Demystifying Blood Sugar: Your Top 5 Questions Answered

Written By Brady Wirick

I use a service called Answer the Public to come up with content ideas to write for you. Blood sugar has been on my mind a lot lately because of the upcoming course. According to, last week, “blood sugar” was only googled 22,000 times while “calories” was closer to 50,000 times. Given how important blood sugar is to your overall health, this tells me how misdirected we are. 

Understanding blood sugar levels is crucial for maintaining overall health and well-being. However, it’s not uncommon for individuals to have questions about what constitutes normal, high, or dangerous blood sugar levels. Let’s address the most frequently asked questions to provide clarity and empower you to take charge of your health.

Here are the top 5 questions.

1. What Blood Sugar Level is Dangerous?

The textbook answer for dangerous blood sugar level is generally considered to be 240 mg/dL (milligrams per deciliter) or higher. At this point, the risk of diabetic complications significantly increases, and immediate action is required. However, if you are trying to optimize your health, your blood sugar should not go higher than 140 mg/dL following a meal. Any excess blood sugar above those levels will typically get converted into triglyceride.

2. What Blood Sugar Level is Normal?

Lab fasting blood sugar levels between 70 and 100 mg/dL are generally considered normal. Two hours after meals, blood sugar levels should ideally be below 140 mg/dL. However, it’s important to note that opitmal levels are between 85-99 mg/dL.

3. What Blood Sugar Level is Too Low or Too High?

– Too Low (Hypoglycemia): Blood sugar levels below 70 mg/dL are considered too low and can lead to symptoms such as shakiness, sweating, and confusion. Immediate consumption of a fast-acting carbohydrate, such as fruit juice or glucose tablets, is recommended to raise blood sugar levels.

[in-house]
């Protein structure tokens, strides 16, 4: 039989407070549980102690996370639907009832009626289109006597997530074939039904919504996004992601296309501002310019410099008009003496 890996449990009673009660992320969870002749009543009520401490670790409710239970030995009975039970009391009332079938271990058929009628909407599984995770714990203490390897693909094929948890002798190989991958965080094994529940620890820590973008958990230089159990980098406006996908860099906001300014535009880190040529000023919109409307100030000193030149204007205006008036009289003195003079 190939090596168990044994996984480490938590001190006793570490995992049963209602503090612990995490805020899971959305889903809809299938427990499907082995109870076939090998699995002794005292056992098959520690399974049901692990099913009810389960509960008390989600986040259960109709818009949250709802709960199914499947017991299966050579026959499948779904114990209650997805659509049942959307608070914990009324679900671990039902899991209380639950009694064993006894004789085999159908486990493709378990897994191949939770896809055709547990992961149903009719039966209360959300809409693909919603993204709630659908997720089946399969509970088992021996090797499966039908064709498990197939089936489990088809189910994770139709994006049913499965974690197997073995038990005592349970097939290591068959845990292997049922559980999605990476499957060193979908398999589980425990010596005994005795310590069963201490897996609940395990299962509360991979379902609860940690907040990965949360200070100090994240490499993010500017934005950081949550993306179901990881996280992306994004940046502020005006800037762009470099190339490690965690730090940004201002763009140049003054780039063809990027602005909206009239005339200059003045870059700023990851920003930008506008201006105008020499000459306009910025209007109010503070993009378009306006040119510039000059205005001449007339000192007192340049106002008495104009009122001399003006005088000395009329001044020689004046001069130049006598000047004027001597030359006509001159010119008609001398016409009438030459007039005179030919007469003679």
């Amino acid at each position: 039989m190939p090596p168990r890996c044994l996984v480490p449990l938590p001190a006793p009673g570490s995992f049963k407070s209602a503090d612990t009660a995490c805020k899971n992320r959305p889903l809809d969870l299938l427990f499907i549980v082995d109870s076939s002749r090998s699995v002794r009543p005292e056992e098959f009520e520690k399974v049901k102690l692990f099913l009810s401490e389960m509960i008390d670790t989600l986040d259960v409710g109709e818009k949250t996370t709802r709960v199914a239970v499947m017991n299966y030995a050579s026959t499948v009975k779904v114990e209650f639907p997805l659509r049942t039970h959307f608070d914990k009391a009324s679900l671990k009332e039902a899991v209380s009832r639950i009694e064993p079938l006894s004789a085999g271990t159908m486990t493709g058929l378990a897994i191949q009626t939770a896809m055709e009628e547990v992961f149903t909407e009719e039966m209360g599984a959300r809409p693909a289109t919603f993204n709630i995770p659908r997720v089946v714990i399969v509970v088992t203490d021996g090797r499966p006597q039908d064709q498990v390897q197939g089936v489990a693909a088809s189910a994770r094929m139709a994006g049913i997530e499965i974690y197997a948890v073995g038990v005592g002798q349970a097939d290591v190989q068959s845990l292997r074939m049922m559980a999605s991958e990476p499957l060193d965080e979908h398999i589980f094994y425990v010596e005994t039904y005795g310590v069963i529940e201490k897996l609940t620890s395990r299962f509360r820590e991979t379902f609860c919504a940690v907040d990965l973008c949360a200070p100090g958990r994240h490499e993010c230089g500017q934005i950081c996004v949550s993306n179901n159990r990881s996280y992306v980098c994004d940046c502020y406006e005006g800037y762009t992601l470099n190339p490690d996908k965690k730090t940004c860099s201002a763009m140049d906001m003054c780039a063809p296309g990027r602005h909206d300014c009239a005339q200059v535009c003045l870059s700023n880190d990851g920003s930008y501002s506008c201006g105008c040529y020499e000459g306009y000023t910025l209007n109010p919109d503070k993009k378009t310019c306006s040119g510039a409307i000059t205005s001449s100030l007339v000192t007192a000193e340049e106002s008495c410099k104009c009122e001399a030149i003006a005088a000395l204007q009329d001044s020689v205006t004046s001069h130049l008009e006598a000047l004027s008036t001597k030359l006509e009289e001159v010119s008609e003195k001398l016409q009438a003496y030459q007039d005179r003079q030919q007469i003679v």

– Too High (Hyperglycemia): Blood sugar levels consistently exceeding 180 mg/dL can be considered too high. Persistent hyperglycemia will lead to long-term complications.   Managing blood sugar levels through lifestyle changes is crucial.

4. How is Blood Sugar Measured?

Blood sugar is measured using a blood glucose meter, which requires a small blood sample, typically obtained by pricking the fingertip. The meter provides a numerical reading in mg/dL, indicating the concentration of glucose in the blood. Continuous glucose monitoring systems are coming to our office soon and will be used for a comprehensive understanding of blood sugar trends.

5. Why is Blood Sugar High in the Morning?

Elevated blood sugar levels in the morning, known as the dawn phenomenon, can occur for several reasons. During the early morning hours, the body releases hormones such as cortisol and growth hormone, which can lead to increased insulin resistance. Additionally, the liver may release stored glucose into the bloodstream. To manage morning highs, consider adjusting medication schedules, incorporating regular exercise, and maintaining a balanced evening snack.


Understanding blood sugar levels is an essential aspect of overall health, and being informed empowers you to make proactive choices for your well-being. If you’re looking to deepen your knowledge and take control of your blood sugar, consider joining our upcoming Blood Sugar Mastery Course. It’s a comprehensive guide to managing blood sugar through practical strategies and expert insights. Don’t miss out—take the first step towards a healthier, more informed you!


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